My 20-minute paper investigates the symbolism of Clytemnestra’s breast in Aeschylus’ Libation Bearers. I will analyze the function of this powerful visual signifier associated with nurture, which efficiently replaces her muted logos and provides Orestes with a special connection to her and a disconnection from the public logos of revenge. In her work, Holst-Warhaft (1992) 152, doubts that Clytemnestra nursed Orestes (see also Whallon (1958) 273-274, in opposition to Vellacott (1984) 154-155). Quoting Zeitlin, she argues that the scene rather reveals an attempt to seduce. The queen reveals the “threatening power of a woman’s weapon.” DeForest (1993) 136-137, emphasizes sight and gaze as a duel of intimidation and reduction to infancy. In her essay, she points out the relationship between the evil eye of Medusa and the breast of Clytemnestra. The queen incarnates the goddess’ classical duality of nurture and destruction (also O’Brien (1998) 39). Zeitlin (1988) 62-63, believes that Orestes needs to be later reborn in the world of the male deities (in the navel of Delphi), in order to compensate for this severed relationship with his mother and her breast (see also Passman (1993) 66).
Using these valuable approaches, I put more emphasis on the speech/silence aspect of memory in this private duel between mother and son. Within a context involving a royal house and a relative with a heroic/warrior past, it is difficult to imagine a form of memory that does not imply public dimension. Yet, sometimes, the simplest form of Mnēmosynē—the affective one—is more precious for survival. At Orestes’ arrival in disguise, Clytemnestra faces a big test of memory (vv. 668-717). Recognizing her own blood, abiding by the rules of natural philia, was an innate and exclusively feminine privilege for a woman in ancient Greece (David Kovacs (1984) 315). Clytemnestra’s inability of anagnorisis disables her in the face of danger and also robs her of public sympathy: not having that inner call proves that one is not a worthy mother or woman. Later, when Orestes attacks her, Clytemnestra rushes to weapons (vv. 889-890) and logoi (vv. 895-926), and only afterwards does she use her body as a receptacle of memory. She counterattacks by bringing him back to the comforting memory of her loving nurture, in a way that should infantilize him. If he tries to reduce her to silence, she attempts the same, by turning him back into a nēpios, a speechless baby: ἐπίσχες, ὦ παῖ, τόνδε δ᾽ αἴδεσαι, τέκνον, /μαστόν, πρὸς ᾧ σὺ πολλὰ δὴ βρίζων ἅμα/ οὔλοισιν ἐξήμελξας εὐτραφὲς γάλα. “Wait, my son! Have pity, child, upon this breast at which many times while you slept you sucked with toothless gums the milk that nourished you.” (vv. 896-898). Her naked breast is not only a mute symbol, but a silencer as well.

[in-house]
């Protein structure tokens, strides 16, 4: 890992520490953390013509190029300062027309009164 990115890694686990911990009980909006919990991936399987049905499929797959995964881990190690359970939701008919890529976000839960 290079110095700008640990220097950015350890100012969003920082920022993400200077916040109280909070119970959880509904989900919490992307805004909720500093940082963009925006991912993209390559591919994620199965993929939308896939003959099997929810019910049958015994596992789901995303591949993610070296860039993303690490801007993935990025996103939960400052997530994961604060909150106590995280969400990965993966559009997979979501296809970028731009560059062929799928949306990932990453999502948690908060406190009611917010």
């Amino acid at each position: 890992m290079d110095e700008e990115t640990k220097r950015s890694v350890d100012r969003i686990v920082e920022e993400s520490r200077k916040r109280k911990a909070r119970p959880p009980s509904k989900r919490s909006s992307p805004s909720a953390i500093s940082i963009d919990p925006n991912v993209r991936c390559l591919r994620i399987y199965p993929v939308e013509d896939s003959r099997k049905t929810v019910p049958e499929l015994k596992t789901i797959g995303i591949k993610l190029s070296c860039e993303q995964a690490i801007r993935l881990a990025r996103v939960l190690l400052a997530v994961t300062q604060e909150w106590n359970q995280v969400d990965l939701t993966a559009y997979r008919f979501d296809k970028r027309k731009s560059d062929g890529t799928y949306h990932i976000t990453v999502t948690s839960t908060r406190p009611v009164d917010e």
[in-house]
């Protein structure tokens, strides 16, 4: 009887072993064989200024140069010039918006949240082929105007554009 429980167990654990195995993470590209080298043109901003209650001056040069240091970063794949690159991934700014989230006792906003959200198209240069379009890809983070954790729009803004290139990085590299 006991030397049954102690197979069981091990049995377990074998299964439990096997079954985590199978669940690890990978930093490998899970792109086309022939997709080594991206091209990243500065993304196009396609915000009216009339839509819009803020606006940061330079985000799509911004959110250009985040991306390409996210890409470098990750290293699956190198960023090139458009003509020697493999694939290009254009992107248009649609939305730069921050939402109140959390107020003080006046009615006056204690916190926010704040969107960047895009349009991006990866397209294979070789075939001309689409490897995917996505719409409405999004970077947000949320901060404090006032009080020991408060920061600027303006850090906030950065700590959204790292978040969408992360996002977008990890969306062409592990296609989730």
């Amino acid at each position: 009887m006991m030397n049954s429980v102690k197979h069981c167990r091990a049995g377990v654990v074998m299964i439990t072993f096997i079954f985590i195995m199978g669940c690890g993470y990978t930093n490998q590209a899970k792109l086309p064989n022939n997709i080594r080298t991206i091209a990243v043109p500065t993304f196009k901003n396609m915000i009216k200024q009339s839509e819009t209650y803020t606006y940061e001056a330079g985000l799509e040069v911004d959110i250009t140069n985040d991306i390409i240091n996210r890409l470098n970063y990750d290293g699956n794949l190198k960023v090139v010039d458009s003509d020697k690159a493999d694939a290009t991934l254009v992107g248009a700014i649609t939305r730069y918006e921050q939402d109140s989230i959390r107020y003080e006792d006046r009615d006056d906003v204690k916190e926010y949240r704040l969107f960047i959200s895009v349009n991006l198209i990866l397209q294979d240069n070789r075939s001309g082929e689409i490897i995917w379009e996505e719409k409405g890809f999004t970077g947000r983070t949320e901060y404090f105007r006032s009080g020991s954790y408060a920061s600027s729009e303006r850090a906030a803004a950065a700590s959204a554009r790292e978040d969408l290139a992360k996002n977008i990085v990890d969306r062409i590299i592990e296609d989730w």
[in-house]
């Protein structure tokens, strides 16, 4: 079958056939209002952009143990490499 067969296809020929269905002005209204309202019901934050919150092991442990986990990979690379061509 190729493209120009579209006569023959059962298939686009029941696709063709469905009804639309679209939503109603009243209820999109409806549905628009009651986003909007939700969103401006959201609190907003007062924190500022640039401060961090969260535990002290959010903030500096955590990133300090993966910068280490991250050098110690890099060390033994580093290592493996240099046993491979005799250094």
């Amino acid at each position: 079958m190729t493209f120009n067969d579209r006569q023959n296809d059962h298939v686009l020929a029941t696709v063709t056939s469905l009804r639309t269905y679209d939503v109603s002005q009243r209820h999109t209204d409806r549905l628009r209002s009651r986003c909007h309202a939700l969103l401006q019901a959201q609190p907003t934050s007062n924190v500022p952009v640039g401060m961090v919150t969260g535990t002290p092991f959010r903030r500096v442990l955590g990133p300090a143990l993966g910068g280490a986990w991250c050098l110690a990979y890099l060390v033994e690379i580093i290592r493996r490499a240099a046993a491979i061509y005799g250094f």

The image of her maston, puzzles Orestes and, for a few seconds, takes him back to a time without logos, politics, memory, or revenge. The naked breast is the very opposite of the genderless/androgynous ruler Clytemnestra used to embody. In this gesture, she obtains authentic memory by disrobing her body, by eliminating her royal persona. The memory of body and blood is the biological opposite of the social logos (nature vs. culture). At the same time, the body and its silent imagery represent an alternate speech (Bergren (2008) 248, Assmann (2011) 231-232, Montiglio (2000) 46-48). Facing her breast, Orestes even considers sparing her. To this speechless mercy, Pylades opposes an intense paternal logos, the Apollonian manteumata and a memory of revenge dictated from above (vv. 900-901; Vellacott (1984) 155).
Even now, when she pretends to appeal to his most intimate childhood memory, Clytemnestra is still doing what she does best, namely inducing forgetfulness, this time not through political censorship or articulate official decrees, but through an appeal to emotions. Her removal of clothes is, paradoxically, a further instance of enwrapping and masking. Her nursing maternity is still a persona.
Breastfeeding and Wet-Nursing in Antiquity